It was inevitable that sooner or later, this would be introduced. Regulatory talks have spoken in hushed whispers for a lengthy period and finally it has been announced that from October 1st 2016, it will become mandatory for all drivers to retake their driving test every 10 years.
Studies support that the longer a driver has been passed, the lower their standard of driving becomes as complacency sets in. This also contributes to higher claims statistics when considering elderly drivers who have held a valid licence for such a long period that they are completely unaware of the latest industry standards. A good example of this is the driving theory as there was no test before 1996 and up until 2007 there was only 35 questions with a pass mark of 30 and now the test has 50 multiple choice questions and you must answer at least 43 of them correctly to pass.
The criteria for passing a driving test are frequently redressed introducing new elements and expanding on existing knowledge requirements. So this is why the government want to introduce the 10 retake test so that even older drivers are up to date with all the new rules and regulations of the road. The main reason for this is to try and reduce the amount of claims and road traffic accidents that happen every day on Britain’s roads.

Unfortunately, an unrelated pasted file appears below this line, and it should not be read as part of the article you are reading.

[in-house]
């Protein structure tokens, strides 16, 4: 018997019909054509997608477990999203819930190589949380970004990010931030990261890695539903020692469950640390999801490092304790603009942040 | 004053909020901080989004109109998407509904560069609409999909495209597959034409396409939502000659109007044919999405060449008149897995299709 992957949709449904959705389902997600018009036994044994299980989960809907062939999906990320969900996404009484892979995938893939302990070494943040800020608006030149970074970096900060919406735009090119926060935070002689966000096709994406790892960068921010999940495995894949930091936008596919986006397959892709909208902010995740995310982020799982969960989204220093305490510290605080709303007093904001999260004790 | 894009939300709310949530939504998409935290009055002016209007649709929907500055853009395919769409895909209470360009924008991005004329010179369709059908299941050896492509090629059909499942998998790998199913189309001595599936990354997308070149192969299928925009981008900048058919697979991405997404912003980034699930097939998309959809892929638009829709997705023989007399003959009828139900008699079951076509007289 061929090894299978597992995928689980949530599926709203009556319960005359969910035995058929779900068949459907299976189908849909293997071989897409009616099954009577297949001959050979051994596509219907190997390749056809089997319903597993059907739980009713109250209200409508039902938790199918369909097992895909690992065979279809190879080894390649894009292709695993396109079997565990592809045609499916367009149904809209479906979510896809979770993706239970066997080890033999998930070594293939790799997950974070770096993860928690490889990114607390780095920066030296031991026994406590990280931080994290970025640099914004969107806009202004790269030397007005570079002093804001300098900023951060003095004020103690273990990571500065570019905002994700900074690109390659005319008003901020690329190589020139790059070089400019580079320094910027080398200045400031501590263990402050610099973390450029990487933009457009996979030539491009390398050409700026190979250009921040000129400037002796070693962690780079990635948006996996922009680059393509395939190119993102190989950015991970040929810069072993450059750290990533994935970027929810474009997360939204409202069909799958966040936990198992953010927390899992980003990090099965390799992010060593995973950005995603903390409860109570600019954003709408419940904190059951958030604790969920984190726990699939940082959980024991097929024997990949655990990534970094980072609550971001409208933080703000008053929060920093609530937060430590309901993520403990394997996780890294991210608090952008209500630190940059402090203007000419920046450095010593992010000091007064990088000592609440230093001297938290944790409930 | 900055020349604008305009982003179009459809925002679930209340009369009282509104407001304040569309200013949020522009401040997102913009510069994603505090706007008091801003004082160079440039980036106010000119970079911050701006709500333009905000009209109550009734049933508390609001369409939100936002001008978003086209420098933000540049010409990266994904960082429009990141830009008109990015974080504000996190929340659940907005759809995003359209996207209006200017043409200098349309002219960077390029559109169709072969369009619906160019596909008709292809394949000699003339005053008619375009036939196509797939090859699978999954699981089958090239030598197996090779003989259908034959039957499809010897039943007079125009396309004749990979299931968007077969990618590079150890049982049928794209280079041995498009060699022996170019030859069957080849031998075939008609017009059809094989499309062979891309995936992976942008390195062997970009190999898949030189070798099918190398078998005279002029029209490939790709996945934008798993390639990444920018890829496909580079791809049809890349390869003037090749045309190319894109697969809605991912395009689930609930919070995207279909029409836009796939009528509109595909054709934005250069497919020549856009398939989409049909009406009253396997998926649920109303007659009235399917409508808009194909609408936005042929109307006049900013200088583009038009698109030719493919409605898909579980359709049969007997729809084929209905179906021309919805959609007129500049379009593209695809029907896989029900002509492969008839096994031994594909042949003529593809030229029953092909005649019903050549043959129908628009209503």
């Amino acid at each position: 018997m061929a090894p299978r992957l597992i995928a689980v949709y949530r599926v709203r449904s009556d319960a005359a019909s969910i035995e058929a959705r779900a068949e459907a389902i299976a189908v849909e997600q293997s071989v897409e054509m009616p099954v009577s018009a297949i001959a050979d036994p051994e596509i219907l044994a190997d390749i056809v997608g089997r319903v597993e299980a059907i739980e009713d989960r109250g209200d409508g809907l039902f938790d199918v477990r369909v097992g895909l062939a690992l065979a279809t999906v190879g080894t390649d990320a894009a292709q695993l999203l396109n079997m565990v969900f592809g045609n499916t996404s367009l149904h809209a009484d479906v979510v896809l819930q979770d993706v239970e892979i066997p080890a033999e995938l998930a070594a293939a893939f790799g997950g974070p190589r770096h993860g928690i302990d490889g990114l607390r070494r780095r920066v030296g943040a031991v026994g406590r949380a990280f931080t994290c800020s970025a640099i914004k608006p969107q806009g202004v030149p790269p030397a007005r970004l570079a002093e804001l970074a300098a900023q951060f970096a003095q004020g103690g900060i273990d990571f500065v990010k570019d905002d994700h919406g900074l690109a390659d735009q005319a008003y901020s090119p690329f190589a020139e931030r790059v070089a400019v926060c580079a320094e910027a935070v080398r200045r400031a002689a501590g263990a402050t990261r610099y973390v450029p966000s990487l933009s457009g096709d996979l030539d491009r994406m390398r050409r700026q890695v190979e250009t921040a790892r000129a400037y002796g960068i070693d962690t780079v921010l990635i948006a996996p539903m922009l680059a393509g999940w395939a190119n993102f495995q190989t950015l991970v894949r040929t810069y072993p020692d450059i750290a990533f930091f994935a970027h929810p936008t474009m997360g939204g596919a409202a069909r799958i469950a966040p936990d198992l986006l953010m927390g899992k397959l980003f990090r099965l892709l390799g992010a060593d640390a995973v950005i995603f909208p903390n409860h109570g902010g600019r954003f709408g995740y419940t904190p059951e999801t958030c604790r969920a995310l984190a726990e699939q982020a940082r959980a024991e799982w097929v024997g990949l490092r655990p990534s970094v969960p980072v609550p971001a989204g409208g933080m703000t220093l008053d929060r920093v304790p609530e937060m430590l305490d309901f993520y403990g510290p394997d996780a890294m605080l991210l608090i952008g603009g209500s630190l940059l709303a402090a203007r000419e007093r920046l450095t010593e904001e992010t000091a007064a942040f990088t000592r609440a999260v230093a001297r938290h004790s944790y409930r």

Considering the latest advancements of self driving electric cars, it becomes paramount that we understand how “organic drivers” (those of us driving manual or automatic vehicles) interact with these electric vehicles in ensuring collisions are minimised.
The legislation indicates that the mandatory retaking of your driving test will coincide with the next time your photocard expires, alternatively at a ten year interval from your original pass date. In failing to book a retake test will result in your licence being revoked until the theory and practical tests have been passed. If you are found driving without taking the retest it will mean that you will have £150 fine and 6 points added to your licence once passed.